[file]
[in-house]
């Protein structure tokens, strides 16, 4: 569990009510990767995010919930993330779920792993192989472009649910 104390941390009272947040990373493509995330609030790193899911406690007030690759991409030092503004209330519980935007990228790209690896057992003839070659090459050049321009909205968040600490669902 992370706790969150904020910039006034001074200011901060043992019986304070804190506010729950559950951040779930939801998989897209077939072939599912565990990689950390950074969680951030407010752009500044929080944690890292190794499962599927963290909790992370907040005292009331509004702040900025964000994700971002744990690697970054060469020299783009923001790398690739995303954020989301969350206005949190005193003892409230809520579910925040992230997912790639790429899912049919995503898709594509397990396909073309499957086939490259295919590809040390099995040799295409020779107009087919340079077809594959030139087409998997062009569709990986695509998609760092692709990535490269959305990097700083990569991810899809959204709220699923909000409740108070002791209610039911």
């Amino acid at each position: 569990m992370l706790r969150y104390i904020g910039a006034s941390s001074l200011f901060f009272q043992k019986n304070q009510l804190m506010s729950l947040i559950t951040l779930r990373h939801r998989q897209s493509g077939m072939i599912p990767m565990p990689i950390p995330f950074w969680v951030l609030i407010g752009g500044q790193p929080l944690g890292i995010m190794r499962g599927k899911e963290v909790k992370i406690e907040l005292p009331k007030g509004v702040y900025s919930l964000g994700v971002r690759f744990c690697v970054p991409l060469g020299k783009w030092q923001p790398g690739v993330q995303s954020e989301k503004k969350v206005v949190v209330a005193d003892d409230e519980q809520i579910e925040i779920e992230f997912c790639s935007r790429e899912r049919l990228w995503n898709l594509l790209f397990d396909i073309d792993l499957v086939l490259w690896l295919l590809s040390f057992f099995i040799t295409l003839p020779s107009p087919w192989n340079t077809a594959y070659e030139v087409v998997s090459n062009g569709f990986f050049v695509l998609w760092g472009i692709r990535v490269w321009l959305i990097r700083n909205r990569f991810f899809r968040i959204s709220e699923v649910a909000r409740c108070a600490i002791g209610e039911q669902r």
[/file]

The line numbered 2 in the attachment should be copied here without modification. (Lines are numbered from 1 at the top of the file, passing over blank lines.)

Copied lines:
């Protein structure tokens, strides 16, 4: 569990009510990767995010919930993330779920792993192989472009649910 104390941390009272947040990373493509995330609030790193899911406690007030690759991409030092503004209330519980935007990228790209690896057992003839070659090459050049321009909205968040600490669902 992370706790969150904020910039006034001074200011901060043992019986304070804190506010729950559950951040779930939801998989897209077939072939599912565990990689950390950074969680951030407010752009500044929080944690890292190794499962599927963290909790992370907040005292009331509004702040900025964000994700971002744990690697970054060469020299783009923001790398690739995303954020989301969350206005949190005193003892409230809520579910925040992230997912790639790429899912049919995503898709594509397990396909073309499957086939490259295919590809040390099995040799295409020779107009087919340079077809594959030139087409998997062009569709990986695509998609760092692709990535490269959305990097700083990569991810899809959204709220699923909000409740108070002791209610039911």